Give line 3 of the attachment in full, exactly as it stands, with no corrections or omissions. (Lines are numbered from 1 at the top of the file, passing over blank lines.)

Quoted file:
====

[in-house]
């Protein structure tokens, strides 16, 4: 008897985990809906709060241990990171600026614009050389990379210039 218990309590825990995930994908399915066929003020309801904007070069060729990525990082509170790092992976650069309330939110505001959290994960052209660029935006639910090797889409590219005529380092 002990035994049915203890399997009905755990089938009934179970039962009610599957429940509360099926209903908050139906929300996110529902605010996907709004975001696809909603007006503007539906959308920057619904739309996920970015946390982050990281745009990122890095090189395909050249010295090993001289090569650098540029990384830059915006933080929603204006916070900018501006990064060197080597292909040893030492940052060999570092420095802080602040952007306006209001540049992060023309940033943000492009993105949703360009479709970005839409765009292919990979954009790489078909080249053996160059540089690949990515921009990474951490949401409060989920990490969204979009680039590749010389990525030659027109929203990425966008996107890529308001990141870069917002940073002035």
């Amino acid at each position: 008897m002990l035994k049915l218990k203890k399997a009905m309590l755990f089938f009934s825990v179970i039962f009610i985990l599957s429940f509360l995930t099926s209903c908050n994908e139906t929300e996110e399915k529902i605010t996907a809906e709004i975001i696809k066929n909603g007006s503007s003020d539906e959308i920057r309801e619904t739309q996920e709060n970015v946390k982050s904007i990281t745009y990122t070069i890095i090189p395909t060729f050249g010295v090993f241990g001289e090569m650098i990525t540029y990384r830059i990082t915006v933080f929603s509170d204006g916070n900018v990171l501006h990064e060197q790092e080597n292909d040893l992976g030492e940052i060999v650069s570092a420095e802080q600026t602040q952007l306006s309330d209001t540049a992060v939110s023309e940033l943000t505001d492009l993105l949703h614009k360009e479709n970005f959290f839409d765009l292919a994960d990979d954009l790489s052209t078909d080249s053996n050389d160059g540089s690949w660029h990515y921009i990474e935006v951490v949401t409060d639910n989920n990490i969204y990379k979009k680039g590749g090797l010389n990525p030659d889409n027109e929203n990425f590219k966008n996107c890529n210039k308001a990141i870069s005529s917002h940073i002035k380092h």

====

């Amino acid at each position: 008897m002990l035994k049915l218990k203890k399997a009905m309590l755990f089938f009934s825990v179970i039962f009610i985990l599957s429940f509360l995930t099926s209903c908050n994908e139906t929300e996110e399915k529902i605010t996907a809906e709004i975001i696809k066929n909603g007006s503007s003020d539906e959308i920057r309801e619904t739309q996920e709060n970015v946390k982050s904007i990281t745009y990122t070069i890095i090189p395909t060729f050249g010295v090993f241990g001289e090569m650098i990525t540029y990384r830059i990082t915006v933080f929603s509170d204006g916070n900018v990171l501006h990064e060197q790092e080597n292909d040893l992976g030492e940052i060999v650069s570092a420095e802080q600026t602040q952007l306006s309330d209001t540049a992060v939110s023309e940033l943000t505001d492009l993105l949703h614009k360009e479709n970005f959290f839409d765009l292919a994960d990979d954009l790489s052209t078909d080249s053996n050389d160059g540089s690949w660029h990515y921009i990474e935006v951490v949401t409060d639910n989920n990490i969204y990379k979009k680039g590749g090797l010389n990525p030659d889409n027109e929203n990425f590219k966008n996107c890529n210039k308001a990141i870069s005529s917002h940073i002035k380092h």